Seabirds at the Cliffs of Moher

Seabirds at the Cliffs of Moher

Our ferries ensure your cruise will get the best views of the Cliffs of Moher and the hundreds of seabirds on the Cliffs of Moher. There are over 30,000 seabirds in residence at the cliffs!


A Cruise favorite!

The Cliffs of Moher holds the largest mainland colony of Puffins (1,365) in Ireland.
What do Puffins look like? Small comical bird, black and white evening suit and colorful bill
Nests: Underground in burrows and grassy summits near the Cliffs of Moher.

puffins-on -cliffs-of-moher-cruise

Wheatear/ Twite
This African migrant and the scarce Twite breed here in summer in small numbers.

The Cliffs of Moher contain the second largest colony of Fulmar in Ireland (3,560 apparently occupied sites). Fulmars have greatly expanded their range and numbers at the cliffs in recent times. Fulmars are present for much of the year
What do Fulmars look like? Looks like a gull but is actually related to the petrels, ‘stiff-winged’ flight with occasional flapping.
Where are they from? They originally come from the Artic and Iceland and began to colonise Ireland in 1911.
Nest: On the Cliffs of Moher.

The Cliffs of Moher is the 3rd largest site in Ireland for Guillemot (approx. 19,960 individuals). The Guillemot arrives in March/April.
How they lay their eggs: One egg is laid directly on the ledge.The pear shaped eggs and chicks have a precarious existence but they rarely fall off the nesting ledge.
What do Guillemots look like? Chocolate brown and white auk with pointed bill.
Nests: Tightly packed on cliff ledges.


These can be seen all year round. Listen for the Skylark’s continuous stream of warbling song delivered from the air.
Usually seen as tiny dots in the sky, singing away.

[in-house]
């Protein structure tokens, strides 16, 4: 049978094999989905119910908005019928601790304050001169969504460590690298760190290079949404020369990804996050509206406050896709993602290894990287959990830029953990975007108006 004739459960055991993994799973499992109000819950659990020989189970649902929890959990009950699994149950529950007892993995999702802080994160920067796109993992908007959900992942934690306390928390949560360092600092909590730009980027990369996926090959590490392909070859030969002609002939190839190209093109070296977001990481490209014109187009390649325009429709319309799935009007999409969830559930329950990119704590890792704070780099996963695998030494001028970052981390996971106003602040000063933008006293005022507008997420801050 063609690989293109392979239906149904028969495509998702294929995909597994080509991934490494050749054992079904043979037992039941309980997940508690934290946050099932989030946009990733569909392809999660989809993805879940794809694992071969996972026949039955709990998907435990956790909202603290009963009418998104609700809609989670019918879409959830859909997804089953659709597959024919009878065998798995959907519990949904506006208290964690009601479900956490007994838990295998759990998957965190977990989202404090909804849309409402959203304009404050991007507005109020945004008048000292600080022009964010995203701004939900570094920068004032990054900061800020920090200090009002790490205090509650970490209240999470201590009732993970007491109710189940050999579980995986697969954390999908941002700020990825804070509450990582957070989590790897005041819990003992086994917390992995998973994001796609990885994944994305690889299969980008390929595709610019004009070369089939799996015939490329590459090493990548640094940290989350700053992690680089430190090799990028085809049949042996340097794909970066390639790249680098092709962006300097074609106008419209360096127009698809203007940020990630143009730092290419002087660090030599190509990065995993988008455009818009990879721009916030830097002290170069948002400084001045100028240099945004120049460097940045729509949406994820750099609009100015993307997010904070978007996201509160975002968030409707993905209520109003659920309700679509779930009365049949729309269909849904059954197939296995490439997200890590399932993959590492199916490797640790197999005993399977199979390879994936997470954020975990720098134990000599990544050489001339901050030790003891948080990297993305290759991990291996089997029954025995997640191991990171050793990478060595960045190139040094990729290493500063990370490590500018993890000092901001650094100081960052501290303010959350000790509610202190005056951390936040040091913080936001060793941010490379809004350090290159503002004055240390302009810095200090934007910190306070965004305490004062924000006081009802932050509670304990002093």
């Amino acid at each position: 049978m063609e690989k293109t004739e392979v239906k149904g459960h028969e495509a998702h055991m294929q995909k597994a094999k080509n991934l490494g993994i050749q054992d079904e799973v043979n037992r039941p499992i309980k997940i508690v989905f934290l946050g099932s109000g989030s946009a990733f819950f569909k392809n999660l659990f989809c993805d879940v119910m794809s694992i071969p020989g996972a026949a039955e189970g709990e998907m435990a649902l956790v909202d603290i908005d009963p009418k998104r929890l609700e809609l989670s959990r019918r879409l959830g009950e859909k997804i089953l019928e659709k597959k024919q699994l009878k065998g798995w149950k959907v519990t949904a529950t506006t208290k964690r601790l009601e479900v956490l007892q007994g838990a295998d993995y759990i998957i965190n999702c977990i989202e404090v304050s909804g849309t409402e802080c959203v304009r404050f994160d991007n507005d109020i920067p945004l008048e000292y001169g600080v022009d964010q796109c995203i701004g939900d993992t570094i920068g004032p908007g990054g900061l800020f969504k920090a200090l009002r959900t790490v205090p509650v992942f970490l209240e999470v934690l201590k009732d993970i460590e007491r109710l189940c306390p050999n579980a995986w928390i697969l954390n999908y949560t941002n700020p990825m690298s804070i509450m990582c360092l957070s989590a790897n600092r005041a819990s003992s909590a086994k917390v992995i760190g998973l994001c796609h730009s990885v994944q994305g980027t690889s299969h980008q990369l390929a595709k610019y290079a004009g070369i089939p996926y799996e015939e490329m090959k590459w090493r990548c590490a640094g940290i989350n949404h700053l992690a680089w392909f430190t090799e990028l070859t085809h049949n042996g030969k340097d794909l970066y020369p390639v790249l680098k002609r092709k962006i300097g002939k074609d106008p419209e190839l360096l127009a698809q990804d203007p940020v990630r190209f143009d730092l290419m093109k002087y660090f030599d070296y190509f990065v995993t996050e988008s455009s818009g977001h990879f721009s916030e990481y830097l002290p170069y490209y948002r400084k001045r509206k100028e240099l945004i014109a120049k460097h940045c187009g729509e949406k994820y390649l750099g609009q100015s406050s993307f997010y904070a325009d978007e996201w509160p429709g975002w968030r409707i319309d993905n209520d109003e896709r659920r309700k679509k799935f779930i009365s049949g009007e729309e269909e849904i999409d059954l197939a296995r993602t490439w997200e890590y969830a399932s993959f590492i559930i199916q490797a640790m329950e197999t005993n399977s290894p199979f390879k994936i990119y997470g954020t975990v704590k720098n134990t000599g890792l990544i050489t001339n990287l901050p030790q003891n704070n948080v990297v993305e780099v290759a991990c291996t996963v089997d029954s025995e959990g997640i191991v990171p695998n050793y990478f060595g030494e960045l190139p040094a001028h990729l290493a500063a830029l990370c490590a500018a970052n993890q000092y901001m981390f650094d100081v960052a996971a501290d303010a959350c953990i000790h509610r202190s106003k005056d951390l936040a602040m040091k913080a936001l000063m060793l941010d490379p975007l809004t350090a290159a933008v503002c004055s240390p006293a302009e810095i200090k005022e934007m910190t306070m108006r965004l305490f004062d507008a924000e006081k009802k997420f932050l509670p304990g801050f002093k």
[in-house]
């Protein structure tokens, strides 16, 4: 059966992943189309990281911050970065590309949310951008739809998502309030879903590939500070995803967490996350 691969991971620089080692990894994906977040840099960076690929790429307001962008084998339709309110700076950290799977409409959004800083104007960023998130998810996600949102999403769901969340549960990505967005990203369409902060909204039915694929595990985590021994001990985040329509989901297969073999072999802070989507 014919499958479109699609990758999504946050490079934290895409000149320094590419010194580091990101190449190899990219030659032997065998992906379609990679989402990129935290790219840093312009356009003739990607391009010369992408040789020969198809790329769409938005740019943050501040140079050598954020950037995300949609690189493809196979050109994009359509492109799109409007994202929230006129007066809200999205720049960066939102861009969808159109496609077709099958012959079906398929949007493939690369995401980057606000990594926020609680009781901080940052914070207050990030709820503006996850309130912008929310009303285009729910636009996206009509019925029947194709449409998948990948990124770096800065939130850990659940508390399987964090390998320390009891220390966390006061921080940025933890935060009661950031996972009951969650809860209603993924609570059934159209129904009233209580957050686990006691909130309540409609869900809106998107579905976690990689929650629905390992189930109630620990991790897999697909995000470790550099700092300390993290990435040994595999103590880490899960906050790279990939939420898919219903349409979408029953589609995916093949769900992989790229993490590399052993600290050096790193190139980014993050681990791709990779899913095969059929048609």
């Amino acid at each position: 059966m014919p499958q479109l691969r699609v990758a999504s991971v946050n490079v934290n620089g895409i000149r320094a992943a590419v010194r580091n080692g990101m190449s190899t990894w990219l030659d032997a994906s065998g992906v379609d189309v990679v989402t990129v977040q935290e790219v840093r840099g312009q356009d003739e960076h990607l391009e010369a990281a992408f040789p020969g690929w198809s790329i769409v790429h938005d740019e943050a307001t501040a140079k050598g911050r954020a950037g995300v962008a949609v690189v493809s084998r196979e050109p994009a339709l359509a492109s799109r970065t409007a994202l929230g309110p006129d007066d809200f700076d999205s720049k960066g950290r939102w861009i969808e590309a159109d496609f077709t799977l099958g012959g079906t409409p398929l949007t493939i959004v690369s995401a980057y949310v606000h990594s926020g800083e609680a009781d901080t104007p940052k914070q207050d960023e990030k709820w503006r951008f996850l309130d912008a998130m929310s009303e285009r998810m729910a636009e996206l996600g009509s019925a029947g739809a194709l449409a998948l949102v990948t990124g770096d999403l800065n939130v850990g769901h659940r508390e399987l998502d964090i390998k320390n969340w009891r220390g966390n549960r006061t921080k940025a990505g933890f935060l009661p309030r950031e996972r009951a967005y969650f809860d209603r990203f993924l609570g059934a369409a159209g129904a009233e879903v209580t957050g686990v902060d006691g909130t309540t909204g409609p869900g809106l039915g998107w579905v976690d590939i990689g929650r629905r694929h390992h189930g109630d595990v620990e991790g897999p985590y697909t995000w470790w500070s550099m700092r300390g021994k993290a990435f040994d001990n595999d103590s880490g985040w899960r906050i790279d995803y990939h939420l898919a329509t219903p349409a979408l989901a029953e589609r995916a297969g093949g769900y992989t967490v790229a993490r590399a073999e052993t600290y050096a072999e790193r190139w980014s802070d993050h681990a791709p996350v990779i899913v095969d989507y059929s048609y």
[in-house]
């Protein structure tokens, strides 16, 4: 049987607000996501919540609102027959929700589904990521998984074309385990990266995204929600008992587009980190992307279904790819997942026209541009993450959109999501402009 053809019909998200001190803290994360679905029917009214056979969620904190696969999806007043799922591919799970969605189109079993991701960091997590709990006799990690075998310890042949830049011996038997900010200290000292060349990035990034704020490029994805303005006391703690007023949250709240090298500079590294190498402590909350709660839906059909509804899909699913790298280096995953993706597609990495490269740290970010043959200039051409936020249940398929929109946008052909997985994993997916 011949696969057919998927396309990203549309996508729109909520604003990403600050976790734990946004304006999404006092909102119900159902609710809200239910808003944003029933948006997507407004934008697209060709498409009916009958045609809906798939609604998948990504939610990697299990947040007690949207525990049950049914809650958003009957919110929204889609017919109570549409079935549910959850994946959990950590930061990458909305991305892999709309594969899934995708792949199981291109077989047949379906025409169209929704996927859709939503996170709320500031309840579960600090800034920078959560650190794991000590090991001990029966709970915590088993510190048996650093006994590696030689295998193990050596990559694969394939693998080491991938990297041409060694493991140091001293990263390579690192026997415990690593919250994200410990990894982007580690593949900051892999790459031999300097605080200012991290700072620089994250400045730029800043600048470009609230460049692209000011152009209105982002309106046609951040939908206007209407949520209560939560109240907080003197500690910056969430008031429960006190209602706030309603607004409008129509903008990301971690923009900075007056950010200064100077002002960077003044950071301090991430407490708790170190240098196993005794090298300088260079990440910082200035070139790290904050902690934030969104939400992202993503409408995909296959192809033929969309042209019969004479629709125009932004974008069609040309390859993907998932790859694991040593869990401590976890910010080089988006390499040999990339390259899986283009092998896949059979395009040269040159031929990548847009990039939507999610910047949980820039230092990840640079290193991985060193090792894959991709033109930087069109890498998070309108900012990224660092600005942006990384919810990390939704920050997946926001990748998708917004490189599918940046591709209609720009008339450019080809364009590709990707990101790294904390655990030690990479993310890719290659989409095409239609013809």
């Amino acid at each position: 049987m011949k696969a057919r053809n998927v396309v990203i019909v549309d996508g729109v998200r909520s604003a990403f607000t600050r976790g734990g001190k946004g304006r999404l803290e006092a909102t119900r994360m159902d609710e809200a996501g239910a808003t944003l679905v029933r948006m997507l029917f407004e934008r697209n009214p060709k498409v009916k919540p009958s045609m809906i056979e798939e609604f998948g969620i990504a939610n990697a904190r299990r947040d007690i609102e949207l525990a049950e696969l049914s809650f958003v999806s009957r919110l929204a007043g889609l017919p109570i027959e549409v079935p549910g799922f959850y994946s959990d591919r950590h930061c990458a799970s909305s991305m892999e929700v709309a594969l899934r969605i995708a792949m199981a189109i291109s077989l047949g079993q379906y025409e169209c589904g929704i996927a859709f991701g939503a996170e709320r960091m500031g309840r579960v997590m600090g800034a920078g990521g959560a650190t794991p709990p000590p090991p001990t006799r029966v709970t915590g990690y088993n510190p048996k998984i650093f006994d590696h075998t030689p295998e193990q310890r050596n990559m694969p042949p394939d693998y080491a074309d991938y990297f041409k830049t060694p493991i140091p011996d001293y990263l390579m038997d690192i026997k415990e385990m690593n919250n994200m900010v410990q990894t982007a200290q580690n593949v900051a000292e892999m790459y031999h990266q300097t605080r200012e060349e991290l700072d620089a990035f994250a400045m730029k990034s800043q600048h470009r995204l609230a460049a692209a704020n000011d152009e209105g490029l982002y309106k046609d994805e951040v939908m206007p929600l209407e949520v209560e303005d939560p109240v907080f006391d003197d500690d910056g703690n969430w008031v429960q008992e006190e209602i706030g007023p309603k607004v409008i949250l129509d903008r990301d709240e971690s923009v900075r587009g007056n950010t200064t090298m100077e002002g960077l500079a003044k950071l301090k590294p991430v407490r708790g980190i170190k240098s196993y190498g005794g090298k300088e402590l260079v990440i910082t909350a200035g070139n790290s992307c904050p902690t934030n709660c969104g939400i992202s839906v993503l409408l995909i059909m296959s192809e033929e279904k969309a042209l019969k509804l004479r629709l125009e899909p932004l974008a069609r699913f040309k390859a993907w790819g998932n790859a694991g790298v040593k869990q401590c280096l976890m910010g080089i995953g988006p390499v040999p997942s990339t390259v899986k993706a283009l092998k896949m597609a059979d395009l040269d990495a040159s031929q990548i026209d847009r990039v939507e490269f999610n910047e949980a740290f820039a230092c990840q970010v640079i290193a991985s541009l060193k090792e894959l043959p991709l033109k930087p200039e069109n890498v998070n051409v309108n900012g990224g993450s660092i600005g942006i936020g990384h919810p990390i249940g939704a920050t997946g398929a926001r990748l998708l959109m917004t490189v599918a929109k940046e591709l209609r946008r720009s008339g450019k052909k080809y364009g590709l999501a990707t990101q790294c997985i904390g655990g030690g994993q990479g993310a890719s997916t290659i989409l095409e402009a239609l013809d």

Nest: on the ground concealed in small tussocks on coastal grasslands. .

Herring Gull
Small numbers of Herring Gull breed on the stacks or the upper ledges of the cliffs. Botulism appears to have affected Herring Gulls and a decline in their numbers has been noted at the Cliffs of Moher, this is in line with a nationwide trend.
What does a Herring Gull look like? Larger and more common than kittiwake. Have pink legs and silvery grey wings.
Nests: Common on all coasts and harbours.

Great Black-backed Gulls
These birds patrol the Cliff of Moher for a chance to encounter with an unguarded auk egg or chick.
What does a Great Black Backed Gull look like? Larger than lesser black-backed gull, with jet back wings and pink legs.
Nests: Common on all coasts and harbours.

Shags are also found breeding in small numbers, particularly in the caves.
What do Shags look like? Like a small cormorant but with a prominent crest and green eyes in breeding season, and steeper forehead.

Four pairs of chough breed from Hag’s Head to Doolin and are seen feeding on the short grass at the cliff top. Listen out for their harsh ‘cheeow’ calls.
What do Choughs look like? All- black with red legs and a down-curved red bill. A spectacular aerial acrobat, they are usually seen in pairs but larger flocks can form.
Nests: Mostly confined to sea cliffs.

Common breeding birds
Stonechat and many other common breeding birds are to be seen on the bushes and slate stone walls inland of the cliffs.

The cliffs are one of the top two sites in the country for Kittiwake (approx. 7,700 occupied nests). It is among the first birds to arrive in spring to breed.
What do Kittiwake’s look like? Small gull with a cry mimicking their name. Solid black wing-tips and legs.
Nests: Highly colonal cliff-nesters.

Razorbill numbers (7,700 individuals) in particular seem to have increased at the Cliffs and the site is of international importance for this species.

Razorbills 3 (c) Mike Snelle
What do Razorbills look like? This seabird is recognized by its broader and heavy marked bill. Jet black and white auk with deep, blunt bill (compared to Guillemot).
Nests: In cliff crevices and under boulders at the Cliffs of Moher.


Information courtesy of Conjella Maguire, Heritage Officer, Clare County Council and John N Murphy, Clare Birdwatching